Editor’s Note: Let people enjoy things
Widespread popularity of the latest television and movie streaming service, Disney+, there have been countless memes praising the new entertainment subscription.
But with that praise, I have also seen quite a fair share of critcisim about it. Not regarding the quality of the new service, but rather, the age of the people who seem to be using and talking about it the most.
I’ve noticed tweets mocking and degrading the young adults who have been excited about the shows and movies from their childhood that they’ll be able to watch and enjoy again, as if that’s something worthwhile to make fun of.
And before someone says it — I realize that it’s the internet and everyone likes to joke and make fun of, well, pretty much most things.
If I’ve learned anything from my 24 years on this earth, it’s that people will find ways to pick apart whatever they can, no matter what it is, just because they’re able to.
It’s similar to the hate I’ve seen directed towards teenagers who want to go trick-or-treating.
Why does it matter?
In all honesty, is it really worth the effort to care about people over the age of 12 who want to dress up and get some candy?
With the state of the world right now, and the relative uncertainty surrounding our collective futures, is it truly that terrible to allow teenagers to hold onto their childhoods and get some joy out of something for as long as they’re able to?
Disney+ appeals to such a large demographic of young adults because, heaven forbid, it’s a distraction and an escape from everything else that might be going on in our daily lives right now.
It’s a source of simple entertainment that offers a wide variety of movies and television shows — and for a little over eight bucks a month, that really isn’t too bad.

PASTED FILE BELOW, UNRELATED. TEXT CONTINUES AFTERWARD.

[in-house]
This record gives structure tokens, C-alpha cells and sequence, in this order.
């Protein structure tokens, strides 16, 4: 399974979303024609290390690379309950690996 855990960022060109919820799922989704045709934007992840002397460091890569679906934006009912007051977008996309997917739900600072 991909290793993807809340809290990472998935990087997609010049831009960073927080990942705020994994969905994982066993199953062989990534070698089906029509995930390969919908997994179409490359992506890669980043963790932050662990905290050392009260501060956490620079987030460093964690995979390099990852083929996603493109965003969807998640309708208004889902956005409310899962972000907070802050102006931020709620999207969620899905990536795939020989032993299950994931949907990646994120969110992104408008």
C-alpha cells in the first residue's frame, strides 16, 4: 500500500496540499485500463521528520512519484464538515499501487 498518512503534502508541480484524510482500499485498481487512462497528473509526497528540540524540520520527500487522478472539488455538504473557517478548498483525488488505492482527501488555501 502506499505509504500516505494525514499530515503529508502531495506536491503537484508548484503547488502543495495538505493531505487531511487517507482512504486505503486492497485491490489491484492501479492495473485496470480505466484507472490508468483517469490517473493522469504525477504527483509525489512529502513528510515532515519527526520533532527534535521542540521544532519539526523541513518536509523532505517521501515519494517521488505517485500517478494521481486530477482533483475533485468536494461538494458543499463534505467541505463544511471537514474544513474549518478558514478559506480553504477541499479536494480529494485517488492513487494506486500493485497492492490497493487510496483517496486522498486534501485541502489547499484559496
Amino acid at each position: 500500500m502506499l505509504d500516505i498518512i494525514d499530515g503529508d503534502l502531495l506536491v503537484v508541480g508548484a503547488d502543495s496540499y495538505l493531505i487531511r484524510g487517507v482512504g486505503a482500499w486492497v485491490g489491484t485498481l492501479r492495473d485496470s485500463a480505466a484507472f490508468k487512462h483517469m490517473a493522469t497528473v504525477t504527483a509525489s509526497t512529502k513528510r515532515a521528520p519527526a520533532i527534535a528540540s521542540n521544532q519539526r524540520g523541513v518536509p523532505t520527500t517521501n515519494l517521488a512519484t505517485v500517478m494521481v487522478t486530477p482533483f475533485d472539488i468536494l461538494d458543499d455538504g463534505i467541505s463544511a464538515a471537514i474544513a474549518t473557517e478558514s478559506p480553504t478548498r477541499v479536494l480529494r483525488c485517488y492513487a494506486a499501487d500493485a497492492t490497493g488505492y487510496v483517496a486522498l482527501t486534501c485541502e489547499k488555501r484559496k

For all of the sardonic posts aimed at millennials who are passionate about what Hogwarts house they think they would belong to, or which fictional character they personally identify with —
let them be.
I used to be absolutely obsessed with a dozen different “fandoms” (a word that makes me cringe now when I use it, thanks to the internet) in high school, and thinking about how happy those things made me, as trivial as they might have seemed to other people, I sometimes miss them for the comfort and happiness they brought me.
Sure, like many aspects of life, you grow out of them as you get older and move on.
But people shouldn’t need to have their own kids as the only reason to revisit the movies and shows from their youth in order to experience those feelings once again.
So if Stacey wants to hit the club with her friends until 2 a.m. and eat her post Pub on King Domino’s while watching High School Musical and reruns of Even Stevens then why shouldn’t she be able to? Let the girl live.
You best believe that I’ll be caving and trying out Disney+ for myself, shamelessly bingwatching The Suite Life of Zack and Cody and singing along to Aladdin.